As we all know, transitions take time. So, before diving too deeply into those heavily word-laden dusty old books, how about some other suggestions to whet your intellectual appetite? After all, the libraries of Rome were not built in a day. They had libraries, right? Oh boy. Note to self: sprinkle some Roman history into the reading list. Before I get to my recommended reading Boasts for you, I’ll share some leads that may act as a springboard towards more book-learnin’.

Continue reading “Boasts & Pot Roasts: New Year / Old Me!”

Into the Deep of Advent

julian-dufort-712923-unsplash

We are in the home stretch of Advent. Christmas is so close we can all nearly taste it. But resist!

I took part in a cookie swap earlier this week and all those mouth-watering varieties are calling my name. Ok, I’ve sampled a few. But I’m done. I’m holding out for the big event. They will taste all the sweeter on Christmas Eve. The waiting makes the celebration that much more dramatic, reverent and thrilling. It’s almost party time, folks—one of the biggest feast days of our Church. If you’ve ever wondered why we collectively bow our heads during the recitation of the Nicene Creed, it’s because we are recognizing our belief in the most fundamental mystery of Christianity: That in Jesus Christ, God actually became man, born of a woman by the power of the Holy Spirit. This is the Incarnation, the most sacred moment in all of human history. That is why we require some serious prep time.

There is no more dangerous or disgusting habit than that of celebrating Christmas before it comes, as I am doing in this article. It is the very essence of a festival that it breaks upon one brilliantly and abruptly, that at one moment the great day is not and the next moment the great day is. -GK Chesterton

Continue reading “Into the Deep of Advent”

A Case for Daily Mass in Catholic Schools

adult-black-and-white-body-of-christ-161081

My kids are officially back in the swing of school. I know what you’re thinking: WooHoo! Carline drop-off must be the most absolutely magical part of the day! I must admit, watching my kids exit through the automatic sliding minivan doors with the exchange of a kiss, is pretty awesome. (What stay-at-home mom doesn’t crave a few hours of solitude to accomplish the endless household chores before they all frantically pile back in taking their seats in the constant carousel ride of family chaos?) But, believe it or not, the drop-off is not my absolute favorite part of the day. There’s another much more special moment that wins by a long shot!

It comes shortly after morning carline, and quite frankly, its significance kind of snuck up on me. Over time I’ve come to cherish it as the treasured gift from God that I know it to be.

Continue reading “A Case for Daily Mass in Catholic Schools”

Filth & Faith Part 2: Weathering the Storm in the Church

A couple of weeks ago, a huge fall thunderstorm erupted in the middle of the otherwise quiet night.  It startled me from a dead sleep. I tried my absolute best to disregard the racket and the flashing light in order to remain blissfully slumbering.

layne-lawson-101816-unsplash.jpg

I was in that foggy quasi-sleep state in the midst of trying to self-soothe back to a deep unconsciousness, when one of my sons snuck into our room and boldly announced, “What is going on out there?!” If you’ve ever had a kiddo swoop in while you’re trying to rest, you’ll understand when I say my hair was now standing on end. Children are like nighttime ninja. You never hear their stealthy approach but are made frighteningly aware when they are hovering mere inches from your face. It’s straight out of a horror film.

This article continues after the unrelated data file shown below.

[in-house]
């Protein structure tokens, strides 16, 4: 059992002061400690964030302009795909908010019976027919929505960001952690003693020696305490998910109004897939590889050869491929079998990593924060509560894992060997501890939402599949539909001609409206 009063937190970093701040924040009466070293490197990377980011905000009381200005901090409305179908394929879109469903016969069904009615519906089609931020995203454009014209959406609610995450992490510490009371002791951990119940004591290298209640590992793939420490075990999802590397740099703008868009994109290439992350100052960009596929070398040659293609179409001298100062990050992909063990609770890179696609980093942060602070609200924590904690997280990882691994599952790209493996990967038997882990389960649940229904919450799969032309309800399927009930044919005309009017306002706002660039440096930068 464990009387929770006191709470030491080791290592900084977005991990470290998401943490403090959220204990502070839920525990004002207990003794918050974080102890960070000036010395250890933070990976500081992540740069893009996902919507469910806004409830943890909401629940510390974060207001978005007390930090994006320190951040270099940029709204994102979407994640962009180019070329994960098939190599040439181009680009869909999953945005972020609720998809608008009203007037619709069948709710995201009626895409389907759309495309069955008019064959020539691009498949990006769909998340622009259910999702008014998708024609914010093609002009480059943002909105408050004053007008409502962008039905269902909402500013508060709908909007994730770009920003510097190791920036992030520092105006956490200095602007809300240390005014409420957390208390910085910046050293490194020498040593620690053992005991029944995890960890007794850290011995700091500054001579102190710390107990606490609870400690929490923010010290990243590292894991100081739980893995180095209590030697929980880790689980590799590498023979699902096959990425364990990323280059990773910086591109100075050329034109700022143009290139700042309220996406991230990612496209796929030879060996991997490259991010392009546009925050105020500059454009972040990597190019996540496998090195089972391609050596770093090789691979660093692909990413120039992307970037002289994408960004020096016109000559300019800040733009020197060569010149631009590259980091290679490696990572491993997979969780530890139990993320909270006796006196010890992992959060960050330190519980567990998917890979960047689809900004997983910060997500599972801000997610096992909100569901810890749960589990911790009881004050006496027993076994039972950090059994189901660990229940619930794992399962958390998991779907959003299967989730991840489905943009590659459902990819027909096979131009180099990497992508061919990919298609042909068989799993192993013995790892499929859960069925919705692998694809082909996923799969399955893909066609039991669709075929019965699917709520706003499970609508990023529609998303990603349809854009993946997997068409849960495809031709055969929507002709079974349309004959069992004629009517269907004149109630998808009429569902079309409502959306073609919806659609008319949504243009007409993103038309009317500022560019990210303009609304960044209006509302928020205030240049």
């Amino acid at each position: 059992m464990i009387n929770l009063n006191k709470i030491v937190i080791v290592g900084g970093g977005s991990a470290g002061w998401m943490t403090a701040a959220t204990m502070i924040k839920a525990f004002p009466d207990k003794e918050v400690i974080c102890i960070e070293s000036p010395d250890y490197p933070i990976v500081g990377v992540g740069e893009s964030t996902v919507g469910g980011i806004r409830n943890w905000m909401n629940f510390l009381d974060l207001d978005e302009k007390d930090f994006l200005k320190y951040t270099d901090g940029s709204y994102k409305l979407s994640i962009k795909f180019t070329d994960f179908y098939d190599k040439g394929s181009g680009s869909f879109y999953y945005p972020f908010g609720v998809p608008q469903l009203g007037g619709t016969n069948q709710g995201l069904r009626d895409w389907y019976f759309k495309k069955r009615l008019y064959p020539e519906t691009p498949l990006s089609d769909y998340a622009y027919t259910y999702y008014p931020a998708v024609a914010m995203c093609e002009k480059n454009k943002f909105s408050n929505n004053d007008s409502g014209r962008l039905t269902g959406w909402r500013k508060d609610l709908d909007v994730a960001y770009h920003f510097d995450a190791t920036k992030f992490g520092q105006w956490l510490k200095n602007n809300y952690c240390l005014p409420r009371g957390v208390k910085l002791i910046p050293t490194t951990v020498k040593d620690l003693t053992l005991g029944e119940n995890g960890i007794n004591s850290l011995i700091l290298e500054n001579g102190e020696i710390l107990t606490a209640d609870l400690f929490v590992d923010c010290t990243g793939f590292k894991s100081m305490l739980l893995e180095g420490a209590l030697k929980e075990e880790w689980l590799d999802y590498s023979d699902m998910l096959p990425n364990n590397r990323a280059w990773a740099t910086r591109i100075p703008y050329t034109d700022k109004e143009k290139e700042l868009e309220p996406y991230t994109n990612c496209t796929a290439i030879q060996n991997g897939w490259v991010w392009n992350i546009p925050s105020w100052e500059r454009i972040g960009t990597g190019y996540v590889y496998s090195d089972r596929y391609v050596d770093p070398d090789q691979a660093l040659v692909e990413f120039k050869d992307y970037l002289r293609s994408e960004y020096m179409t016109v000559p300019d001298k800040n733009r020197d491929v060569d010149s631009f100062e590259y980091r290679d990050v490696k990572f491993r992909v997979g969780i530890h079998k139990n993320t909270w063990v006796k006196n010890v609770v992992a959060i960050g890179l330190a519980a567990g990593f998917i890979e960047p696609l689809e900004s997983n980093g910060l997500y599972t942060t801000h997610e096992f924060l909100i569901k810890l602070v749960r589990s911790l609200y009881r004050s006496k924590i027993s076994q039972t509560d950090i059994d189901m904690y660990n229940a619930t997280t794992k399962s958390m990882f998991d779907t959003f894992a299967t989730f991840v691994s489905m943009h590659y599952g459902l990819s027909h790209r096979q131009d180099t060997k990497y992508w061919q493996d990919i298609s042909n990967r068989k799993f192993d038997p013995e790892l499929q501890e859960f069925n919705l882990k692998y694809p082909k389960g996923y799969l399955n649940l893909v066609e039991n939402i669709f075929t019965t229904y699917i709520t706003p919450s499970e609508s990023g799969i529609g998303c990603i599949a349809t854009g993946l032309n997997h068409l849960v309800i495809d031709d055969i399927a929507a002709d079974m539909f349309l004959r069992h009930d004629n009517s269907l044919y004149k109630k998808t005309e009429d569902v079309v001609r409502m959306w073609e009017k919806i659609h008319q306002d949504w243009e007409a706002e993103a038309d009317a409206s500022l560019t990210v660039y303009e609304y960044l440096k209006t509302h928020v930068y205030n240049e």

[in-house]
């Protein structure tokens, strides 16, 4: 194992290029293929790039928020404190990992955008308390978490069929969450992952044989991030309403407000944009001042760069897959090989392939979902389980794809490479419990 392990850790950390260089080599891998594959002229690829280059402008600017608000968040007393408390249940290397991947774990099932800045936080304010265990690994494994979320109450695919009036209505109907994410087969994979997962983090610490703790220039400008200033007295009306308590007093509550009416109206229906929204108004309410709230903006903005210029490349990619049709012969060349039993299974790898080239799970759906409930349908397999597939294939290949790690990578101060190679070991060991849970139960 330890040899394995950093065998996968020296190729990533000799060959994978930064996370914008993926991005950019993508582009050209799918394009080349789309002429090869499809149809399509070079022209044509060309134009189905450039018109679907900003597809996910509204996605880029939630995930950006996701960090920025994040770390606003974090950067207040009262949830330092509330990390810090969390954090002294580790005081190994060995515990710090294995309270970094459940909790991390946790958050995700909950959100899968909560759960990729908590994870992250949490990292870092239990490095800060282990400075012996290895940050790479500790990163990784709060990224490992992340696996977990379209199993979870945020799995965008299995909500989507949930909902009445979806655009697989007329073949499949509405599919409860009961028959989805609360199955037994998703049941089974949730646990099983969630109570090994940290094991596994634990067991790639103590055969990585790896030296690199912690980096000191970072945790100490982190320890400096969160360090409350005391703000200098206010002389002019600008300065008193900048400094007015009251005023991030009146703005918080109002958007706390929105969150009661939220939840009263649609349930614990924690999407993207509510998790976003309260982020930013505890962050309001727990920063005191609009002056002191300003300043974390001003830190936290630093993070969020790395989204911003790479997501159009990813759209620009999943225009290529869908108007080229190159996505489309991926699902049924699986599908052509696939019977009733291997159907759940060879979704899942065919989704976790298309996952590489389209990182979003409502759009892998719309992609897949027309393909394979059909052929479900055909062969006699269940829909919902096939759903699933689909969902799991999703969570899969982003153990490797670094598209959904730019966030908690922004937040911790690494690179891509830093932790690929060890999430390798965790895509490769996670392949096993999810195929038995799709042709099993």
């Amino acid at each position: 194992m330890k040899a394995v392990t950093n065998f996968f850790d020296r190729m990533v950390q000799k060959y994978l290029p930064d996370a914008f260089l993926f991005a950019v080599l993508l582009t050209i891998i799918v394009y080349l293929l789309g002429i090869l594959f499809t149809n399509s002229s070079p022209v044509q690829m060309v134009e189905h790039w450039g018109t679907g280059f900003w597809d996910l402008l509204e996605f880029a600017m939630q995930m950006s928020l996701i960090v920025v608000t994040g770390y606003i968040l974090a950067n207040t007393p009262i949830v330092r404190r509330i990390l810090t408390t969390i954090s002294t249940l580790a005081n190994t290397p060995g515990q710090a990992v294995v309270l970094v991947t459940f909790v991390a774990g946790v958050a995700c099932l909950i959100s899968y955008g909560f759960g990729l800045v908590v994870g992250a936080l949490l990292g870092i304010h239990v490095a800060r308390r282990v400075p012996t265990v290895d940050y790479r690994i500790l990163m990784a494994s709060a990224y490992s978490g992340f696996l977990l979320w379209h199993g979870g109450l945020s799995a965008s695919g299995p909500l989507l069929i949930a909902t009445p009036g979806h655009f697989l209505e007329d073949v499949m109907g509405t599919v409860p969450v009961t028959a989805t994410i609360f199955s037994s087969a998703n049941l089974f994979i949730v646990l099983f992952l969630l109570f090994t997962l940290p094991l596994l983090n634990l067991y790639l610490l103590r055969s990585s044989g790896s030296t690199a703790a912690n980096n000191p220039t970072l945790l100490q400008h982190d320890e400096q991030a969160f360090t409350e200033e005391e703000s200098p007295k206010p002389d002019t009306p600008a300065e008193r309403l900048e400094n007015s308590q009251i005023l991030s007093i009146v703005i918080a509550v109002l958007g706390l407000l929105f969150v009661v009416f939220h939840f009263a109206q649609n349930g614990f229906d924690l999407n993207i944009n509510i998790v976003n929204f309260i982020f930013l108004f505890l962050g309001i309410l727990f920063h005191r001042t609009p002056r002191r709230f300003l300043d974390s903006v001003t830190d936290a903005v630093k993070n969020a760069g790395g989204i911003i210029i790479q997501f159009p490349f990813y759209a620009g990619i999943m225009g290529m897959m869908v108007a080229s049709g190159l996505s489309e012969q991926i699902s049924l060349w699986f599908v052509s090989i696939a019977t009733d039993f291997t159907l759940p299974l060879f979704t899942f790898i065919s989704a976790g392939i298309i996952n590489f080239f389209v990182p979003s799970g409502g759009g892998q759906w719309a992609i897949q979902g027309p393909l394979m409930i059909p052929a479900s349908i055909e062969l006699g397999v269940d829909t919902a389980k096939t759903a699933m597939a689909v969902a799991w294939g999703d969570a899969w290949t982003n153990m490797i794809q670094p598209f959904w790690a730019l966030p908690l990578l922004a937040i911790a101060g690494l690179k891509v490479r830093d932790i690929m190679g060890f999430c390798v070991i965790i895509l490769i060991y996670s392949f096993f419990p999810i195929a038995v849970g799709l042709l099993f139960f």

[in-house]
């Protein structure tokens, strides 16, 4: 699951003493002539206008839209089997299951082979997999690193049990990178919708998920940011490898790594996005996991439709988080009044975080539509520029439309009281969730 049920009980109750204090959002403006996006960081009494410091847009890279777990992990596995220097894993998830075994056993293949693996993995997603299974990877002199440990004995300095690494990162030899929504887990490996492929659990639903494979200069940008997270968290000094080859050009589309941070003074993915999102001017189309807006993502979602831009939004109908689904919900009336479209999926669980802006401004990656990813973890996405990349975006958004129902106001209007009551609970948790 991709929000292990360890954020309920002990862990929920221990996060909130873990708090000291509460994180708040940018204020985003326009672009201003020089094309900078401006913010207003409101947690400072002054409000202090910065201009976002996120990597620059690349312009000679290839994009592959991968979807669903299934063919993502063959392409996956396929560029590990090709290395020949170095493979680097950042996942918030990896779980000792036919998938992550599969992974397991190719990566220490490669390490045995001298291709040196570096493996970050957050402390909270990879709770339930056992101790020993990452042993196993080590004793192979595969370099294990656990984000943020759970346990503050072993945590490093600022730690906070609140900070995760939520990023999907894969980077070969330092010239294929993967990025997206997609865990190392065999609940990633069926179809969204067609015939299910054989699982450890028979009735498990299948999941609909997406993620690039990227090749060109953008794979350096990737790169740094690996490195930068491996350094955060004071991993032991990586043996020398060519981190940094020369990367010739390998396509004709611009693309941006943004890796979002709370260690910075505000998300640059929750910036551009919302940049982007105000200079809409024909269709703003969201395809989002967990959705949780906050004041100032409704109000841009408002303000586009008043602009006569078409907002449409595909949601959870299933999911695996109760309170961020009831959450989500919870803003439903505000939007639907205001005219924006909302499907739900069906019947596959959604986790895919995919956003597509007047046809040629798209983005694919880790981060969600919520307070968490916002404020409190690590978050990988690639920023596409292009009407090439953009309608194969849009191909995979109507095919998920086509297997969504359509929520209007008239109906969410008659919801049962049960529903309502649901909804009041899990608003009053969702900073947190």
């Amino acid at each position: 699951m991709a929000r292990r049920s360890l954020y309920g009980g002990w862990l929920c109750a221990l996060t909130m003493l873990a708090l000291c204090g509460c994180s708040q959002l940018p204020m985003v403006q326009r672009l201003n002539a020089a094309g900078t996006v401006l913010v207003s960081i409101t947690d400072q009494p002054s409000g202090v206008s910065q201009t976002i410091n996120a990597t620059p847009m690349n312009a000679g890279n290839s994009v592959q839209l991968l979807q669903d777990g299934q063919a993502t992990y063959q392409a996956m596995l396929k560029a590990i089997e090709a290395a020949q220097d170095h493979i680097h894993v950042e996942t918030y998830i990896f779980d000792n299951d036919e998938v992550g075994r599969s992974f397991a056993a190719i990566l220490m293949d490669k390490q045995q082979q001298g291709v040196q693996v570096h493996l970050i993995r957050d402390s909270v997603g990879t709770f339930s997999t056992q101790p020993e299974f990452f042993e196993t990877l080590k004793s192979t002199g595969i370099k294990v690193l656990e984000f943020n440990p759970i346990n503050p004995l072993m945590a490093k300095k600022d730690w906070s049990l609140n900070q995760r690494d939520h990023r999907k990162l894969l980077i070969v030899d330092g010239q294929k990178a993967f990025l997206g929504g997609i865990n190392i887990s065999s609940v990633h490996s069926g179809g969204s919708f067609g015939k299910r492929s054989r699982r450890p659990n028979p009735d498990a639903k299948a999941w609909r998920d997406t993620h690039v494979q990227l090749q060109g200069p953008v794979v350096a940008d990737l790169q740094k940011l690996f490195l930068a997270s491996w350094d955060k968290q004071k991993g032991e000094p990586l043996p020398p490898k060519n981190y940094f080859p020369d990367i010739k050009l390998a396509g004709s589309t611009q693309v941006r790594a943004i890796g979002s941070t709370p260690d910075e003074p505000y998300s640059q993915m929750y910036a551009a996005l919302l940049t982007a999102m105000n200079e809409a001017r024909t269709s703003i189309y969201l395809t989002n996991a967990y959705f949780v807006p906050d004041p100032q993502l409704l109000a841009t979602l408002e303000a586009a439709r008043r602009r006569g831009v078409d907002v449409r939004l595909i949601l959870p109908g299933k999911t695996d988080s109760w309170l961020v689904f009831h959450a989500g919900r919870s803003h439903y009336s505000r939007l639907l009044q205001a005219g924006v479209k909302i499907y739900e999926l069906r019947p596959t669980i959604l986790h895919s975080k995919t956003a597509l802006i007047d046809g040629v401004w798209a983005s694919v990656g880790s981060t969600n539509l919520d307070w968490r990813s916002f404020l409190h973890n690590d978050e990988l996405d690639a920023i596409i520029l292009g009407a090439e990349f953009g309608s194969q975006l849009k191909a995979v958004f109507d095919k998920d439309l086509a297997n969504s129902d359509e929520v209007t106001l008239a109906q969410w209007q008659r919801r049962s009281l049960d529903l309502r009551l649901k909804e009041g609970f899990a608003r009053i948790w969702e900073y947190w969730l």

Continue reading “Filth & Faith Part 2: Weathering the Storm in the Church”

Filth & Faith: How My Husband and I are Talking to Our Kids About the Problems in Our Church

alberto-casetta-349138-unsplash

Is it just me or have you noticed how every single reading from Mass over the last couple weeks seems to point to all of the unrest and scandal in the church of late? Not in that oblique, beating around the bush kind of way, but overtly, and in a way that seems to strike you to the core. It’s kind of how I remember feeling after a romantic heartbreak. No matter what station I tuned the radio dial to, I’d hear a song that eerily seemed to be speaking directly to me. But this a lot different. It’s not the voice of Tears for Fears. It’s God who is knocking on our collective foreheads, trying to break through so we might truly hear Him in the midst of such devastation.

Continue reading “Filth & Faith: How My Husband and I are Talking to Our Kids About the Problems in Our Church”

Radio-Active (my national radio interview!)

alex-blajan-99475-unsplash

Last week I was on the radio! And I didn’t even have to get out of my bathrobe. My recent post about the etiquette of speaking to those who are grieving got the attention of a national Catholic radio show. A producer from “Morning Air” on Relevant Radio contacted me via email asking if I’d be interested in being interviewed about my essay, “I cried with Michael Jordan.” So, I peeled myself off the ceiling and quickly replied yes. A couple days later, after gravely bribing my children to remain silent in the background, I was live on the air with John Harper of the “Morning Air” show. I can’t help thinking my parents were smiling down on me since I finally got to use the Radio part of my Radio/TV/Film degree from the exorbitantly priced Northwestern University. Thanks, mom, and dad! (My mom used to urge me to apply wherever I wanted. “If you get in,” she’d remind me, “I’ll clean toilets to cover the cost if need be.”) Such parental sacrifice they modeled for me.

Continue reading “Radio-Active (my national radio interview!)”